Toy soldiers

Advance Wars 1+2 Re-Boot Camp combat screen

(Image credit: Nintendo)

Advance Wars 1+2 Re-Boot Camp is unfortunately more of a mixed bag when it comes to presentation and performance. I love the new 2D artwork of the game’s characters, animated slightly to give them a buoyant breath of life. It’s an extremely colorful game, too, looking fabulous on the Nintendo Switch OLED’s vivid display.

However, it doesn’t remain all that pleasing to the eye forever, as the gorgeous 2D art clashes quite starkly with the new 3D models for your units. They’re serviceable, but I feel they lack the charm of the originals’ chibi-like sprites. The models have a bit too much sheen on them, too, making them look like plastic toys. Worse still, on busier maps, the chunky 3D units can blend into one another if you’re not paying attention.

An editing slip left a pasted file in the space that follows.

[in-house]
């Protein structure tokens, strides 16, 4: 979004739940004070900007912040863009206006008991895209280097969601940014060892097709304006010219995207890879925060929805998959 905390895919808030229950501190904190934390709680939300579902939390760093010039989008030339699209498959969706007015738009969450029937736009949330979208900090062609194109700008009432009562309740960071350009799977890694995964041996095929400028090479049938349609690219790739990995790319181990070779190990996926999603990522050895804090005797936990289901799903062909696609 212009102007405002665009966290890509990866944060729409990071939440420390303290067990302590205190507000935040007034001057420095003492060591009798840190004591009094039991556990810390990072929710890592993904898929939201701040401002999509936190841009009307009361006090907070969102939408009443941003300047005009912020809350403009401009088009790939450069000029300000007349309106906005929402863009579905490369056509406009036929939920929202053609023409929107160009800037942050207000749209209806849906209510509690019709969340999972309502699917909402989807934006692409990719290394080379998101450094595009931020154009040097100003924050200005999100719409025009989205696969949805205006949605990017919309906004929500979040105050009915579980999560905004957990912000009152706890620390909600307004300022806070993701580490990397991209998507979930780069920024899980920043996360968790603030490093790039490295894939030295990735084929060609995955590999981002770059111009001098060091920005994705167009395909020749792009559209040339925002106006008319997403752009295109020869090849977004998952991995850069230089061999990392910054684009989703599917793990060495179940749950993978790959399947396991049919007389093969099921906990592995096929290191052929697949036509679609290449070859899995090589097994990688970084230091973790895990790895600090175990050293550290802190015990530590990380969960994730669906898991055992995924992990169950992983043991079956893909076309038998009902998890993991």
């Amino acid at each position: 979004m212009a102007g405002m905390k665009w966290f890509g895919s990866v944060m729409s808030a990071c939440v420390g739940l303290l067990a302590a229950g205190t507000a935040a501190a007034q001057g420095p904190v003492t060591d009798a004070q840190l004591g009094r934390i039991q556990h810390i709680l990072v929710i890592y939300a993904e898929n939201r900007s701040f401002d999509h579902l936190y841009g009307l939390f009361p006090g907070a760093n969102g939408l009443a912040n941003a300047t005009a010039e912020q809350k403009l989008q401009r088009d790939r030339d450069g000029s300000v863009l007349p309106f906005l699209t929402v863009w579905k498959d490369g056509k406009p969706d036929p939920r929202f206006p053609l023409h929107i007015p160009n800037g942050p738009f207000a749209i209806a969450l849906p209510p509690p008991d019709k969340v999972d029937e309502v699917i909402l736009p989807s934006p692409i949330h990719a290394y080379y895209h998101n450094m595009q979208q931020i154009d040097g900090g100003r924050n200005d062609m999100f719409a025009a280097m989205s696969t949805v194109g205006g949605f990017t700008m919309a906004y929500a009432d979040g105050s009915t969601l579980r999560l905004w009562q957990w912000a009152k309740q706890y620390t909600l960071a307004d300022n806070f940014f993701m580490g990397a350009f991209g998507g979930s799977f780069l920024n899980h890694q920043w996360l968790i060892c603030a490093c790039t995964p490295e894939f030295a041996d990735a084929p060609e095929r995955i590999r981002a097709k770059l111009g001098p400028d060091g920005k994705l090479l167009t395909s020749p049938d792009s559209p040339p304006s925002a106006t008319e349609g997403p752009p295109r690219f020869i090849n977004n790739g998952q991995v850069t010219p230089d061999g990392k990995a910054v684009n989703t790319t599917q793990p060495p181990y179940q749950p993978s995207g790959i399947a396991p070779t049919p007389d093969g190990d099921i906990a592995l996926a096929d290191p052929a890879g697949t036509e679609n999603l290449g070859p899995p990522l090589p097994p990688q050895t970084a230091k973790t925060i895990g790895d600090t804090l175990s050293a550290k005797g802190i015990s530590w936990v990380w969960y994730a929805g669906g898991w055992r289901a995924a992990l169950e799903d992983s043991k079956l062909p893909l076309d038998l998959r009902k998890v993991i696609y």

The choice of 3D models here may have even impacted Re-Boot Camp’s performance. At the best of times, the games hold steady at 30fps. However, the framerate is uncapped, meaning it’ll jump around quite often. This is especially noticeable when you transition from the map screen to combat.

It’s not all bad news, though, as Re-Boot Camp’s wonderful soundtrack helps to lift spirits during gameplay. WayForward’s signature high production sound and bassy oomph is present and accounted for here. If you’re familiar with Jake Kaufman’s work with the Shantae and Mighty Switch Force franchises, expect more of that goodness here. Every track has been lovingly remixed; they’re recognizable, yet sound completely fresh and new. 

The long war

Advance Wars 1+2 Re-Boot Camp C.O. activating his special skill

(Image credit: Nintendo)